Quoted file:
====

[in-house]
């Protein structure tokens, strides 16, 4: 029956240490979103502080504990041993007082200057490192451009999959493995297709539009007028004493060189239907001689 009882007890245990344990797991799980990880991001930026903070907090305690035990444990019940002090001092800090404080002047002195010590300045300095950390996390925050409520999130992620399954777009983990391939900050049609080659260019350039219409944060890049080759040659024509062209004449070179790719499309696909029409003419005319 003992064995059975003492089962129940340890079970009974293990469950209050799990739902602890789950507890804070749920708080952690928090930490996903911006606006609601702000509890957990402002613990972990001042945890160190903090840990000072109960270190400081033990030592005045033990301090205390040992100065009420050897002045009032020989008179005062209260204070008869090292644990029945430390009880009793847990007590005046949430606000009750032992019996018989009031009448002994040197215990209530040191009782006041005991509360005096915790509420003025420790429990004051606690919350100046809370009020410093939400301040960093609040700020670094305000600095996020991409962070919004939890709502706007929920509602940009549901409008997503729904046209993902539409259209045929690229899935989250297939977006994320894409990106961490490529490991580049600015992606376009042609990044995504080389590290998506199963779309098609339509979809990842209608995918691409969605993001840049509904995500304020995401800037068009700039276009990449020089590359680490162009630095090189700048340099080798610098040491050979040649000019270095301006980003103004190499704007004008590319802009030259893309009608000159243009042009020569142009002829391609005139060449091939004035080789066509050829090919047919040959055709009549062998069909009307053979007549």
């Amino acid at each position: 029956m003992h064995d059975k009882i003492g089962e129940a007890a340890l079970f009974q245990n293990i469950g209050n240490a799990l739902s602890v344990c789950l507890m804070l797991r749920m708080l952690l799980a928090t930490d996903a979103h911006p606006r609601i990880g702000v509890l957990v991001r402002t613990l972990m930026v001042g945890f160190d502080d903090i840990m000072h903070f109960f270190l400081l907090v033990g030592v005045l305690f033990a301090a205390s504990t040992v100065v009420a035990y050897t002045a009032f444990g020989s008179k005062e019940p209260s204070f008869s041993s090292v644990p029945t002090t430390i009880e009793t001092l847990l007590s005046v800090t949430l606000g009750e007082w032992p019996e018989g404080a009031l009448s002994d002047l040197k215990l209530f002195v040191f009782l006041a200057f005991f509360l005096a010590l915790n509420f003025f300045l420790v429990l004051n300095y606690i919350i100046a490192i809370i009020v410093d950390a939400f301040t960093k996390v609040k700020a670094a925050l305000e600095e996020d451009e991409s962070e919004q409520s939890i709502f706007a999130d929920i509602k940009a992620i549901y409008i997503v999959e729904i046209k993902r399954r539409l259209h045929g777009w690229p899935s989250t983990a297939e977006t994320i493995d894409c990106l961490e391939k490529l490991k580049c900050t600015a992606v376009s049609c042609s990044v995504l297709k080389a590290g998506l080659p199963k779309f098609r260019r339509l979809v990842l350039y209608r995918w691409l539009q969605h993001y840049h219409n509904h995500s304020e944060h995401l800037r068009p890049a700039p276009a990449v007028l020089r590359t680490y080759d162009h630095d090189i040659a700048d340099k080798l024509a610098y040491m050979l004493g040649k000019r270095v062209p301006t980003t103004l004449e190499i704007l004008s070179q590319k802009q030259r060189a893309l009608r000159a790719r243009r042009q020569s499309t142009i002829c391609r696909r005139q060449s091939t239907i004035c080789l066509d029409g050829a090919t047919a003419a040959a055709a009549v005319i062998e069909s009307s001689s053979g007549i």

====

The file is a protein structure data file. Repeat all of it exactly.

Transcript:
[in-house]
């Protein structure tokens, strides 16, 4: 029956240490979103502080504990041993007082200057490192451009999959493995297709539009007028004493060189239907001689 009882007890245990344990797991799980990880991001930026903070907090305690035990444990019940002090001092800090404080002047002195010590300045300095950390996390925050409520999130992620399954777009983990391939900050049609080659260019350039219409944060890049080759040659024509062209004449070179790719499309696909029409003419005319 003992064995059975003492089962129940340890079970009974293990469950209050799990739902602890789950507890804070749920708080952690928090930490996903911006606006609601702000509890957990402002613990972990001042945890160190903090840990000072109960270190400081033990030592005045033990301090205390040992100065009420050897002045009032020989008179005062209260204070008869090292644990029945430390009880009793847990007590005046949430606000009750032992019996018989009031009448002994040197215990209530040191009782006041005991509360005096915790509420003025420790429990004051606690919350100046809370009020410093939400301040960093609040700020670094305000600095996020991409962070919004939890709502706007929920509602940009549901409008997503729904046209993902539409259209045929690229899935989250297939977006994320894409990106961490490529490991580049600015992606376009042609990044995504080389590290998506199963779309098609339509979809990842209608995918691409969605993001840049509904995500304020995401800037068009700039276009990449020089590359680490162009630095090189700048340099080798610098040491050979040649000019270095301006980003103004190499704007004008590319802009030259893309009608000159243009042009020569142009002829391609005139060449091939004035080789066509050829090919047919040959055709009549062998069909009307053979007549």
């Amino acid at each position: 029956m003992h064995d059975k009882i003492g089962e129940a007890a340890l079970f009974q245990n293990i469950g209050n240490a799990l739902s602890v344990c789950l507890m804070l797991r749920m708080l952690l799980a928090t930490d996903a979103h911006p606006r609601i990880g702000v509890l957990v991001r402002t613990l972990m930026v001042g945890f160190d502080d903090i840990m000072h903070f109960f270190l400081l907090v033990g030592v005045l305690f033990a301090a205390s504990t040992v100065v009420a035990y050897t002045a009032f444990g020989s008179k005062e019940p209260s204070f008869s041993s090292v644990p029945t002090t430390i009880e009793t001092l847990l007590s005046v800090t949430l606000g009750e007082w032992p019996e018989g404080a009031l009448s002994d002047l040197k215990l209530f002195v040191f009782l006041a200057f005991f509360l005096a010590l915790n509420f003025f300045l420790v429990l004051n300095y606690i919350i100046a490192i809370i009020v410093d950390a939400f301040t960093k996390v609040k700020a670094a925050l305000e600095e996020d451009e991409s962070e919004q409520s939890i709502f706007a999130d929920i509602k940009a992620i549901y409008i997503v999959e729904i046209k993902r399954r539409l259209h045929g777009w690229p899935s989250t983990a297939e977006t994320i493995d894409c990106l961490e391939k490529l490991k580049c900050t600015a992606v376009s049609c042609s990044v995504l297709k080389a590290g998506l080659p199963k779309f098609r260019r339509l979809v990842l350039y209608r995918w691409l539009q969605h993001y840049h219409n509904h995500s304020e944060h995401l800037r068009p890049a700039p276009a990449v007028l020089r590359t680490y080759d162009h630095d090189i040659a700048d340099k080798l024509a610098y040491m050979l004493g040649k000019r270095v062209p301006t980003t103004l004449e190499i704007l004008s070179q590319k802009q030259r060189a893309l009608r000159a790719r243009r042009q020569s499309t142009i002829c391609r696909r005139q060449s091939t239907i004035c080789l066509d029409g050829a090919t047919a003419a040959a055709a009549v005319i062998e069909s009307s001689s053979g007549i």